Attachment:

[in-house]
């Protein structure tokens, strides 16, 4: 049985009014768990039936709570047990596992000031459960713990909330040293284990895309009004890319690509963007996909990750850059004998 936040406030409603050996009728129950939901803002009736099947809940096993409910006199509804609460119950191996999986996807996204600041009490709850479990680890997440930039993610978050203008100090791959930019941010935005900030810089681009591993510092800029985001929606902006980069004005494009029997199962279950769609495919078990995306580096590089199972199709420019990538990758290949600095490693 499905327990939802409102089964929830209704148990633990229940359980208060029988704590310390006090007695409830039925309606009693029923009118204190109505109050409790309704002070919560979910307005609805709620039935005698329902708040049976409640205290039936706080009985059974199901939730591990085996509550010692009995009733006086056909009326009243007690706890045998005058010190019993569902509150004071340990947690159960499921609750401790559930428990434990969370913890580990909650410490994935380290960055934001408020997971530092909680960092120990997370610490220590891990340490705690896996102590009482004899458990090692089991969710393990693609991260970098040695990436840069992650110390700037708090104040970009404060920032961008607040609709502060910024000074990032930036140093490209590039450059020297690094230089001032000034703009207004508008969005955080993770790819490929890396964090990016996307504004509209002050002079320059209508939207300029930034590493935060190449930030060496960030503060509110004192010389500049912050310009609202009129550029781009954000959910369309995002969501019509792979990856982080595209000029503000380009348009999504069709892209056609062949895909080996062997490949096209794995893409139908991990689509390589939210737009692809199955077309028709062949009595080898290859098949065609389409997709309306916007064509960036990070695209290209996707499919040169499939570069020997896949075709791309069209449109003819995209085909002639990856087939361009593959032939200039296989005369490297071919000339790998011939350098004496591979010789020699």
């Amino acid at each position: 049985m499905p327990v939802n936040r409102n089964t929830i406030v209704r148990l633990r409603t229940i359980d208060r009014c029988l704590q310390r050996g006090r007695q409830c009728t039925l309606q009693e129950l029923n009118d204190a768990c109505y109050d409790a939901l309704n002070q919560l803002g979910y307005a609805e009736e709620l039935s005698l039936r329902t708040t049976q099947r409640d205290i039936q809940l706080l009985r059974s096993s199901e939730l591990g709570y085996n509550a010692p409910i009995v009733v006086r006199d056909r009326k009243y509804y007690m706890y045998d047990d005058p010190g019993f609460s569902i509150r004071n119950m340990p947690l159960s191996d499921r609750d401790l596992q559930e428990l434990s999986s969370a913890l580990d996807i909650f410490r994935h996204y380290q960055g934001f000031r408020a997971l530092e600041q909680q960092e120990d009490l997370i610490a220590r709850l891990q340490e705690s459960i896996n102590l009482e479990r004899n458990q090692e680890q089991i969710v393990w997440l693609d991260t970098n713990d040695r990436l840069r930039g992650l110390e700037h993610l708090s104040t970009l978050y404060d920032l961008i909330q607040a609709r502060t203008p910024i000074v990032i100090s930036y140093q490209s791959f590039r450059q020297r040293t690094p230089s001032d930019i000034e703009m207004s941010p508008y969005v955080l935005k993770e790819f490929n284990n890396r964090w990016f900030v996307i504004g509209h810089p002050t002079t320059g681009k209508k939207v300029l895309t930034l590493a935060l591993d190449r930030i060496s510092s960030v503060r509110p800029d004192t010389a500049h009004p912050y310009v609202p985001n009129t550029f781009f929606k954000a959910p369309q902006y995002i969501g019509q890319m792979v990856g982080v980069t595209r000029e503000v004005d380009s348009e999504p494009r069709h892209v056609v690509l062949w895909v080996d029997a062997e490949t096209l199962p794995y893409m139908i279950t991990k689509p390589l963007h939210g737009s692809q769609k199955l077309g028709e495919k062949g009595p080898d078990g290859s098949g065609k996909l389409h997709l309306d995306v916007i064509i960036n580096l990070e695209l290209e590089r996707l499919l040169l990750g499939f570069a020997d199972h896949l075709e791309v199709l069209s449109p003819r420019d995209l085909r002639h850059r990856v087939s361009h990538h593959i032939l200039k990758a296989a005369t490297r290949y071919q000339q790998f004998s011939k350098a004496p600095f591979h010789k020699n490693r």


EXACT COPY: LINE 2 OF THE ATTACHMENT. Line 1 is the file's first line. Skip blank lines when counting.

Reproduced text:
């Protein structure tokens, strides 16, 4: 049985009014768990039936709570047990596992000031459960713990909330040293284990895309009004890319690509963007996909990750850059004998 936040406030409603050996009728129950939901803002009736099947809940096993409910006199509804609460119950191996999986996807996204600041009490709850479990680890997440930039993610978050203008100090791959930019941010935005900030810089681009591993510092800029985001929606902006980069004005494009029997199962279950769609495919078990995306580096590089199972199709420019990538990758290949600095490693 499905327990939802409102089964929830209704148990633990229940359980208060029988704590310390006090007695409830039925309606009693029923009118204190109505109050409790309704002070919560979910307005609805709620039935005698329902708040049976409640205290039936706080009985059974199901939730591990085996509550010692009995009733006086056909009326009243007690706890045998005058010190019993569902509150004071340990947690159960499921609750401790559930428990434990969370913890580990909650410490994935380290960055934001408020997971530092909680960092120990997370610490220590891990340490705690896996102590009482004899458990090692089991969710393990693609991260970098040695990436840069992650110390700037708090104040970009404060920032961008607040609709502060910024000074990032930036140093490209590039450059020297690094230089001032000034703009207004508008969005955080993770790819490929890396964090990016996307504004509209002050002079320059209508939207300029930034590493935060190449930030060496960030503060509110004192010389500049912050310009609202009129550029781009954000959910369309995002969501019509792979990856982080595209000029503000380009348009999504069709892209056609062949895909080996062997490949096209794995893409139908991990689509390589939210737009692809199955077309028709062949009595080898290859098949065609389409997709309306916007064509960036990070695209290209996707499919040169499939570069020997896949075709791309069209449109003819995209085909002639990856087939361009593959032939200039296989005369490297071919000339790998011939350098004496591979010789020699």